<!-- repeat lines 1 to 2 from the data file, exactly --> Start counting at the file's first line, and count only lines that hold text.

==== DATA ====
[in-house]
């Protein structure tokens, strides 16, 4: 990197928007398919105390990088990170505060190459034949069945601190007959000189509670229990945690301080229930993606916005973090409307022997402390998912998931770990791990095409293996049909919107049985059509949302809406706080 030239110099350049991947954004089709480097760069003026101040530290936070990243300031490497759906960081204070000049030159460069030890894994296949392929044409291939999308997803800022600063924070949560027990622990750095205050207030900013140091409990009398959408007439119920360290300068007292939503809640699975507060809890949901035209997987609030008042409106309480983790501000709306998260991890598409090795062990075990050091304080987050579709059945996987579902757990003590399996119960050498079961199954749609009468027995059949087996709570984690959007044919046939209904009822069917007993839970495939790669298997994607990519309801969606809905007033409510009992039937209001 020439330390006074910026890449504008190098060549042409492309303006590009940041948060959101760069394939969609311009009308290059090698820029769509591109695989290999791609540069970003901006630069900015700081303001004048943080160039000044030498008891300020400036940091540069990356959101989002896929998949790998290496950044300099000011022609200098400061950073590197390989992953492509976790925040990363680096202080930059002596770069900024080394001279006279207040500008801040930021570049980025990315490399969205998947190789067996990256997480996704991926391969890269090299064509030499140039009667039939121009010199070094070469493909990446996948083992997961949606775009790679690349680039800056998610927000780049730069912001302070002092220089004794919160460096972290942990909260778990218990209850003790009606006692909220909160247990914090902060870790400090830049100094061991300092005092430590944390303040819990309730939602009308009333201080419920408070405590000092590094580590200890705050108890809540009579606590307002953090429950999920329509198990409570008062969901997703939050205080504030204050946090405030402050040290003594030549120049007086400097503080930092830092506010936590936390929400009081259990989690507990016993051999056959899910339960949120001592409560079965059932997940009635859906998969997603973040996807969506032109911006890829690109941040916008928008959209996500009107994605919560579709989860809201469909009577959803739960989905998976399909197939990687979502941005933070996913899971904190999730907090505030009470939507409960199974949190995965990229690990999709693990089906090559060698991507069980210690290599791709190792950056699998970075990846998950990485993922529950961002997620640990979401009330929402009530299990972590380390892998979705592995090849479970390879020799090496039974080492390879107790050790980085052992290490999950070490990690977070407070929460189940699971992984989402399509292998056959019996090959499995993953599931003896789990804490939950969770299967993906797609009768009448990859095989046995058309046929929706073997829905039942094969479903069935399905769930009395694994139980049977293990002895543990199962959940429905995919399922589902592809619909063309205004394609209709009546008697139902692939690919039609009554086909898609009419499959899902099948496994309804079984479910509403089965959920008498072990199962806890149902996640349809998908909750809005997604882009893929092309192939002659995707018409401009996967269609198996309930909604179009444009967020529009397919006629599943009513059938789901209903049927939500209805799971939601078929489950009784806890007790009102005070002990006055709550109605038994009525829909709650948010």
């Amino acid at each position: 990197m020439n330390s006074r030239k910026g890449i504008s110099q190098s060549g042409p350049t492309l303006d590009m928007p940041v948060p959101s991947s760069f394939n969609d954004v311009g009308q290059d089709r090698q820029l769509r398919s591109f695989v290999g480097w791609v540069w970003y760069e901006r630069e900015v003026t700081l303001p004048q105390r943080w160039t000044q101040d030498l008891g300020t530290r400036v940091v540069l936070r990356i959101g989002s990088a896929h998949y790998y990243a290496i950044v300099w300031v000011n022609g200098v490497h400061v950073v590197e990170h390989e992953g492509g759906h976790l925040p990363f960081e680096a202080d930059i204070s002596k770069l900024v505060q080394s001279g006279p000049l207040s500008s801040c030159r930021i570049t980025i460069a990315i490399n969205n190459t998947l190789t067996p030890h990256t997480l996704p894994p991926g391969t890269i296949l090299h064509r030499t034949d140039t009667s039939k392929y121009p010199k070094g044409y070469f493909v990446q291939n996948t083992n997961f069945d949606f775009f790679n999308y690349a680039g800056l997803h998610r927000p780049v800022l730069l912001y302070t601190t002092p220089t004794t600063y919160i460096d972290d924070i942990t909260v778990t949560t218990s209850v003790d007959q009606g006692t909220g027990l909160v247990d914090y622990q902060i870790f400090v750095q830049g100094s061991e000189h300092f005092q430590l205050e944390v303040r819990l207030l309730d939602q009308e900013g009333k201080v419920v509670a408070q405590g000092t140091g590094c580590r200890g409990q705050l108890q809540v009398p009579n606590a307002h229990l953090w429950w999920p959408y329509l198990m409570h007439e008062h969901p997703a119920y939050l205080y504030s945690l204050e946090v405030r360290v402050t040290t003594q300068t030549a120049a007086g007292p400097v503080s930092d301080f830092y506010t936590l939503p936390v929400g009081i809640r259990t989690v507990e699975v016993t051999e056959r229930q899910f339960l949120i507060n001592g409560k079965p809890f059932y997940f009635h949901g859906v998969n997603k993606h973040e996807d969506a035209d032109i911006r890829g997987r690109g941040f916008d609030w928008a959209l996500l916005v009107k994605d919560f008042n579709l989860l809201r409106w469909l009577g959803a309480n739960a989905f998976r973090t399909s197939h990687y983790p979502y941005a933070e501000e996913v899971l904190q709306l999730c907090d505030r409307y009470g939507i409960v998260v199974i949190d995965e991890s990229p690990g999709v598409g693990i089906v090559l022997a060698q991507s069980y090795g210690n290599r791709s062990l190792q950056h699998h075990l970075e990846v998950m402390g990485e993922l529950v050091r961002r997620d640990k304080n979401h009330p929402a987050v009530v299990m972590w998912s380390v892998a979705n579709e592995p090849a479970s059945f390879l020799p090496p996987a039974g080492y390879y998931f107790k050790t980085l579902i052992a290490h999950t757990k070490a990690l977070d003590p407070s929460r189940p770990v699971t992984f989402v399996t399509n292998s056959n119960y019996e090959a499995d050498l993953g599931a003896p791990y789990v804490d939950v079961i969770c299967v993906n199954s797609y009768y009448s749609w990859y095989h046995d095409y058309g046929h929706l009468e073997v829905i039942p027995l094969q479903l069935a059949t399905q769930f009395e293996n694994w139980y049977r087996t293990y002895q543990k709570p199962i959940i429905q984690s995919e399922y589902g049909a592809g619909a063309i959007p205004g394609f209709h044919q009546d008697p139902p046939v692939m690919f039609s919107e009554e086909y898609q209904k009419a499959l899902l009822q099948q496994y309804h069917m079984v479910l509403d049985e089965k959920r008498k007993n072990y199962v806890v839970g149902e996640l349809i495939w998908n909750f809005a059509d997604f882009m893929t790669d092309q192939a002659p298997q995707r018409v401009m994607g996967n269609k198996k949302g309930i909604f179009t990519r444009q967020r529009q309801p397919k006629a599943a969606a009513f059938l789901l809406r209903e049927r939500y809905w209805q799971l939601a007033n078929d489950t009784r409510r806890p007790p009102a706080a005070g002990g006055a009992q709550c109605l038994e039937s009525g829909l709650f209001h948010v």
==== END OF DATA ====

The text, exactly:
[in-house]
């Protein structure tokens, strides 16, 4: 990197928007398919105390990088990170505060190459034949069945601190007959000189509670229990945690301080229930993606916005973090409307022997402390998912998931770990791990095409293996049909919107049985059509949302809406706080 030239110099350049991947954004089709480097760069003026101040530290936070990243300031490497759906960081204070000049030159460069030890894994296949392929044409291939999308997803800022600063924070949560027990622990750095205050207030900013140091409990009398959408007439119920360290300068007292939503809640699975507060809890949901035209997987609030008042409106309480983790501000709306998260991890598409090795062990075990050091304080987050579709059945996987579902757990003590399996119960050498079961199954749609009468027995059949087996709570984690959007044919046939209904009822069917007993839970495939790669298997994607990519309801969606809905007033409510009992039937209001 020439330390006074910026890449504008190098060549042409492309303006590009940041948060959101760069394939969609311009009308290059090698820029769509591109695989290999791609540069970003901006630069900015700081303001004048943080160039000044030498008891300020400036940091540069990356959101989002896929998949790998290496950044300099000011022609200098400061950073590197390989992953492509976790925040990363680096202080930059002596770069900024080394001279006279207040500008801040930021570049980025990315490399969205998947190789067996990256997480996704991926391969890269090299064509030499140039009667039939121009010199070094070469493909990446996948083992997961949606775009790679690349680039800056998610927000780049730069912001302070002092220089004794919160460096972290942990909260778990218990209850003790009606006692909220909160247990914090902060870790400090830049100094061991300092005092430590944390303040819990309730939602009308009333201080419920408070405590000092590094580590200890705050108890809540009579606590307002953090429950999920329509198990409570008062969901997703939050205080504030204050946090405030402050040290003594030549120049007086400097503080930092830092506010936590936390929400009081259990989690507990016993051999056959899910339960949120001592409560079965059932997940009635859906998969997603973040996807969506032109911006890829690109941040916008928008959209996500009107994605919560579709989860809201469909009577959803739960989905998976399909197939990687979502941005933070996913899971904190999730907090505030009470939507409960199974949190995965990229690990999709693990089906090559060698991507069980210690290599791709190792950056699998970075990846998950990485993922529950961002997620640990979401009330929402009530299990972590380390892998979705592995090849479970390879020799090496039974080492390879107790050790980085052992290490999950070490990690977070407070929460189940699971992984989402399509292998056959019996090959499995993953599931003896789990804490939950969770299967993906797609009768009448990859095989046995058309046929929706073997829905039942094969479903069935399905769930009395694994139980049977293990002895543990199962959940429905995919399922589902592809619909063309205004394609209709009546008697139902692939690919039609009554086909898609009419499959899902099948496994309804079984479910509403089965959920008498072990199962806890149902996640349809998908909750809005997604882009893929092309192939002659995707018409401009996967269609198996309930909604179009444009967020529009397919006629599943009513059938789901209903049927939500209805799971939601078929489950009784806890007790009102005070002990006055709550109605038994009525829909709650948010």